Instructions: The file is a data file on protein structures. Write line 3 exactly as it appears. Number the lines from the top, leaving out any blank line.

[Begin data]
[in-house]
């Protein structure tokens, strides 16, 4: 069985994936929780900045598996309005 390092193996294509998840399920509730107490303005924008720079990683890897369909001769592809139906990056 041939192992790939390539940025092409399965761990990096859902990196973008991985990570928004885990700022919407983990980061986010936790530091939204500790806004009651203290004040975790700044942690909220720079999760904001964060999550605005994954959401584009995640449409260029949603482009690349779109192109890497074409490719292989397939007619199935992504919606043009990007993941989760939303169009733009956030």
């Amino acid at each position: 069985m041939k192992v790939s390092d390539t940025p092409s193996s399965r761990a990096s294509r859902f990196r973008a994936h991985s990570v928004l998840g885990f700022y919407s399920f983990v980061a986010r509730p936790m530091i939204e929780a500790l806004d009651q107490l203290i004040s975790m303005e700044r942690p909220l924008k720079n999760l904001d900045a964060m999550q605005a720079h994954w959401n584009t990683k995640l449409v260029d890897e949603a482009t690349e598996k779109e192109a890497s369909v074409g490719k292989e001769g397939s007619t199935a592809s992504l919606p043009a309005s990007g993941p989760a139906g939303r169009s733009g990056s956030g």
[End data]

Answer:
């Amino acid at each position: 069985m041939k192992v790939s390092d390539t940025p092409s193996s399965r761990a990096s294509r859902f990196r973008a994936h991985s990570v928004l998840g885990f700022y919407s399920f983990v980061a986010r509730p936790m530091i939204e929780a500790l806004d009651q107490l203290i004040s975790m303005e700044r942690p909220l924008k720079n999760l904001d900045a964060m999550q605005a720079h994954w959401n584009t990683k995640l449409v260029d890897e949603a482009t690349e598996k779109e192109a890497s369909v074409g490719k292989e001769g397939s007619t199935a592809s992504l919606p043009a309005s990007g993941p989760a139906g939303r169009s733009g990056s956030g």